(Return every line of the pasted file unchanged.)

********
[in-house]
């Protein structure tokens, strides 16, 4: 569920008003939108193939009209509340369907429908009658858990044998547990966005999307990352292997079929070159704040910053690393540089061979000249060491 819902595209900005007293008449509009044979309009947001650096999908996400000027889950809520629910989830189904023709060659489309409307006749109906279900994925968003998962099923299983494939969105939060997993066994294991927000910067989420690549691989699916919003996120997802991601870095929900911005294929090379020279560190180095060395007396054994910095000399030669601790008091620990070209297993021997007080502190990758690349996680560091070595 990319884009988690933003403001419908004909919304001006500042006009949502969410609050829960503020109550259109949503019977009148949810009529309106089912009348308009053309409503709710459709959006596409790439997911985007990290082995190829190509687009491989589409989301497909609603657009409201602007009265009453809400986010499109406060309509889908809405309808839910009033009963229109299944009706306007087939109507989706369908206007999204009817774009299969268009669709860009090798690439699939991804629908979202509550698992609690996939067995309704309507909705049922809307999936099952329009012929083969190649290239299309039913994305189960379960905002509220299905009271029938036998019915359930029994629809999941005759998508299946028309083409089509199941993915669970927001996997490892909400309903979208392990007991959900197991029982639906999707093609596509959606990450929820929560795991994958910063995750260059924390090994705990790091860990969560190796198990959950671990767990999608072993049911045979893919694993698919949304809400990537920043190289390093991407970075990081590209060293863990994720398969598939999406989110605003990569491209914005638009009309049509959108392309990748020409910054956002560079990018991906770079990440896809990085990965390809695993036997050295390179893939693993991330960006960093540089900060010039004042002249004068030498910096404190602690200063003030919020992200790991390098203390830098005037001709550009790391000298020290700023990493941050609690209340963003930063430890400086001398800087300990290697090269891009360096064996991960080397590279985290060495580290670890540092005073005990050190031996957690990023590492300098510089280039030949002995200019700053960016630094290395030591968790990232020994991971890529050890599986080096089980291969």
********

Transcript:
[in-house]
């Protein structure tokens, strides 16, 4: 569920008003939108193939009209509340369907429908009658858990044998547990966005999307990352292997079929070159704040910053690393540089061979000249060491 819902595209900005007293008449509009044979309009947001650096999908996400000027889950809520629910989830189904023709060659489309409307006749109906279900994925968003998962099923299983494939969105939060997993066994294991927000910067989420690549691989699916919003996120997802991601870095929900911005294929090379020279560190180095060395007396054994910095000399030669601790008091620990070209297993021997007080502190990758690349996680560091070595 990319884009988690933003403001419908004909919304001006500042006009949502969410609050829960503020109550259109949503019977009148949810009529309106089912009348308009053309409503709710459709959006596409790439997911985007990290082995190829190509687009491989589409989301497909609603657009409201602007009265009453809400986010499109406060309509889908809405309808839910009033009963229109299944009706306007087939109507989706369908206007999204009817774009299969268009669709860009090798690439699939991804629908979202509550698992609690996939067995309704309507909705049922809307999936099952329009012929083969190649290239299309039913994305189960379960905002509220299905009271029938036998019915359930029994629809999941005759998508299946028309083409089509199941993915669970927001996997490892909400309903979208392990007991959900197991029982639906999707093609596509959606990450929820929560795991994958910063995750260059924390090994705990790091860990969560190796198990959950671990767990999608072993049911045979893919694993698919949304809400990537920043190289390093991407970075990081590209060293863990994720398969598939999406989110605003990569491209914005638009009309049509959108392309990748020409910054956002560079990018991906770079990440896809990085990965390809695993036997050295390179893939693993991330960006960093540089900060010039004042002249004068030498910096404190602690200063003030919020992200790991390098203390830098005037001709550009790391000298020290700023990493941050609690209340963003930063430890400086001398800087300990290697090269891009360096064996991960080397590279985290060495580290670890540092005073005990050190031996957690990023590492300098510089280039030949002995200019700053960016630094290395030591968790990232020994991971890529050890599986080096089980291969």